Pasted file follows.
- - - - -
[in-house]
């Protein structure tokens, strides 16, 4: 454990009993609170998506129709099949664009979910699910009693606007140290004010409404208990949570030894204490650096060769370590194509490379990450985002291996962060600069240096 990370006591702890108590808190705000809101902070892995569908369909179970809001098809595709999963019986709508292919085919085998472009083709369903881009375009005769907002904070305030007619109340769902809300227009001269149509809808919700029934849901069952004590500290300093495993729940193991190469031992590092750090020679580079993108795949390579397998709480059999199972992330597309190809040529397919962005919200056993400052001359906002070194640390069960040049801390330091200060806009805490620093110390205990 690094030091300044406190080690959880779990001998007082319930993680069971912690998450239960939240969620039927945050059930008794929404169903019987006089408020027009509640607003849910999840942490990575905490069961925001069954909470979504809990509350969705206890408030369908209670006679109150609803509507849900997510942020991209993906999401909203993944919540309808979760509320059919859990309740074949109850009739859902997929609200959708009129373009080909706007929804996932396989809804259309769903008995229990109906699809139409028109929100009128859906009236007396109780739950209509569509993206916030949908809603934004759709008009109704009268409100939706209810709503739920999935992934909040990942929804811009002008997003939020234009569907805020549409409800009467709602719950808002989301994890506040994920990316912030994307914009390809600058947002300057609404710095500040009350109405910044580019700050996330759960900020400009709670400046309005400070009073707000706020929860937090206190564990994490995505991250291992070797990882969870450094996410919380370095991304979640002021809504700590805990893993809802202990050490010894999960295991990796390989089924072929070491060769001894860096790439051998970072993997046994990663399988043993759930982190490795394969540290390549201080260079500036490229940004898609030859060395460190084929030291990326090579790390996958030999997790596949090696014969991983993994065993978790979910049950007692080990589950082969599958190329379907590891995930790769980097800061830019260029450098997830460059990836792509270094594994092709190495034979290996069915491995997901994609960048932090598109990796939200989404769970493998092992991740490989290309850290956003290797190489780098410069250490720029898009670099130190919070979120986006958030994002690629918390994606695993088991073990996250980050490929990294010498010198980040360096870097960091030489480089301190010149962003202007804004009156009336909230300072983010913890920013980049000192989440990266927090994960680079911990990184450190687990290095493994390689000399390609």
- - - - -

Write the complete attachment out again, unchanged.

[in-house]
């Protein structure tokens, strides 16, 4: 454990009993609170998506129709099949664009979910699910009693606007140290004010409404208990949570030894204490650096060769370590194509490379990450985002291996962060600069240096 990370006591702890108590808190705000809101902070892995569908369909179970809001098809595709999963019986709508292919085919085998472009083709369903881009375009005769907002904070305030007619109340769902809300227009001269149509809808919700029934849901069952004590500290300093495993729940193991190469031992590092750090020679580079993108795949390579397998709480059999199972992330597309190809040529397919962005919200056993400052001359906002070194640390069960040049801390330091200060806009805490620093110390205990 690094030091300044406190080690959880779990001998007082319930993680069971912690998450239960939240969620039927945050059930008794929404169903019987006089408020027009509640607003849910999840942490990575905490069961925001069954909470979504809990509350969705206890408030369908209670006679109150609803509507849900997510942020991209993906999401909203993944919540309808979760509320059919859990309740074949109850009739859902997929609200959708009129373009080909706007929804996932396989809804259309769903008995229990109906699809139409028109929100009128859906009236007396109780739950209509569509993206916030949908809603934004759709008009109704009268409100939706209810709503739920999935992934909040990942929804811009002008997003939020234009569907805020549409409800009467709602719950808002989301994890506040994920990316912030994307914009390809600058947002300057609404710095500040009350109405910044580019700050996330759960900020400009709670400046309005400070009073707000706020929860937090206190564990994490995505991250291992070797990882969870450094996410919380370095991304979640002021809504700590805990893993809802202990050490010894999960295991990796390989089924072929070491060769001894860096790439051998970072993997046994990663399988043993759930982190490795394969540290390549201080260079500036490229940004898609030859060395460190084929030291990326090579790390996958030999997790596949090696014969991983993994065993978790979910049950007692080990589950082969599958190329379907590891995930790769980097800061830019260029450098997830460059990836792509270094594994092709190495034979290996069915491995997901994609960048932090598109990796939200989404769970493998092992991740490989290309850290956003290797190489780098410069250490720029898009670099130190919070979120986006958030994002690629918390994606695993088991073990996250980050490929990294010498010198980040360096870097960091030489480089301190010149962003202007804004009156009336909230300072983010913890920013980049000192989440990266927090994960680079911990990184450190687990290095493994390689000399390609």